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How To Remove Hair Wax

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How To Remove Hair Wax

This much wax shouldn't remain

Photo Gary John Norman / Getty Images
Question: How To Remove Hair Wax

The wax sticks to my skin and doesn’t want to come off when I remove the strip. What am I doing wrong?

Some residue or very small spots left behind usually come with the territory. But if most of the product is sticking on like glue, there’s a problem. Here are some reasons why:

Answer:

Overly dry complexion: Skin that is lacking moisture will try to take it from the wax and hold on to it for dear life. It can happen anywhere, but most often occurs on the knees and elbows. You'll need to moisturize skin right before cleansing and waxing.

Not pulled fast enough: The wax has to be removed fast. Hesitating or moving slow doesn't provide enough force to remove the wax (or the hair). Not to mention, you'll feel like you're slowly removing a band-aid. (Read: How To Wax)

Applied too thick: Soft (a.k.a. strip) wax needs to cover the hair, but shouldn't be applied very thick. If so, it might just stay on the skin when the strip is removed. Heated wax that isn't warm enough doesn't spread as easily, paving the way for a much too thick application. (See Video: How To Wax at Home.)

Although cold wax is made to be used in its room temperature state, it also can be more difficult to spread to only the thickness needed.

For Clean Up

There are products to clean wax and its residue from like Wax Off (compare prices) for the skin and Sure Clean (compare prices) for cleaning up the pot and drips on clothes, countertops, carpet and floors.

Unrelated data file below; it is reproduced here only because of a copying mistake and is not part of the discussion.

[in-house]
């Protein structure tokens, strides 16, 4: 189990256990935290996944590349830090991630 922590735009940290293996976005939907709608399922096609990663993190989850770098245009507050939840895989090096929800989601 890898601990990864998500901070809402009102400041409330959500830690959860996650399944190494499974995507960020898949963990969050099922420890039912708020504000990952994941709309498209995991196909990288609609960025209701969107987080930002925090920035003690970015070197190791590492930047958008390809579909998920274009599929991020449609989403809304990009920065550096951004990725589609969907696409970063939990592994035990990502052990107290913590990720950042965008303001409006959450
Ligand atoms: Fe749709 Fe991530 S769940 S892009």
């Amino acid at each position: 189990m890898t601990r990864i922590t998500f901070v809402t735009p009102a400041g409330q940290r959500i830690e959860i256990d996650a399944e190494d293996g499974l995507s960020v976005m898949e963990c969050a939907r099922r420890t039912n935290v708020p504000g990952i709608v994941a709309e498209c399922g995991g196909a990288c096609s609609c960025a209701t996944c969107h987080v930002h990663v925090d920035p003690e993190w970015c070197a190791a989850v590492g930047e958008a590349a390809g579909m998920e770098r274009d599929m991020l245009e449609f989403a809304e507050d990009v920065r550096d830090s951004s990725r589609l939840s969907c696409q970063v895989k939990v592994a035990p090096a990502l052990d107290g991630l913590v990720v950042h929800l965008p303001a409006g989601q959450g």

If you don't have a product on hand, olive or jojoba oil, or any body oil will do the job on the skin. Preferably use un-fragranced so it doesn't cause unnecessary irritation. These oils will also work on surfaces, but you have to be careful about staining.

If there's a major disaster (like you spill or tip the pot) and it has cooled and hardened, then first warm up the wax to make the cleaning much easier. Use the low setting on a blow-dryer and then tidy up with your oil of choice.

For Less Mess

Taking a few minutes to set the stage can shave off loads of time scraping, scrubbing and wiping.
  • Wax collars (compare prices). They slide on wax pots and catch our drips. Since they're made of cardboard, you just rip them off and place on a new one when they're coated.

  • Wipe your back. The back of your application stick, that is. When removing the stick from the wax, you only need product on the front. And any excess product is going to drip where you don't want- either on your face, body or things.
  • Cover. Whether you're waxing over the bathroom sink or in the kitchen, place some newspaper or a disposable tablecloth down. Any drips can be crumbled up and thrown away.

  • Wear gloves. Gloving up prevents bacteria at bay and keeps the overall process more hygienic. And because your hands are major tools doing the job, they're very prone to getting sticky.

  • Try sugaring. Unlike waxing, real sugaring products are water soluble. That means they can be cleaned up with simple soap and water. If you know how to wax, then you know how to use sugaring gel. It's applied and removed the same way as soft wax.

If the wax being removed isn't a problem but the hair is, see: When I Wax the Hair Doesn't Come Off.

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  6. How To Remove Hair Wax- Get Off Skin & Other Surfaces

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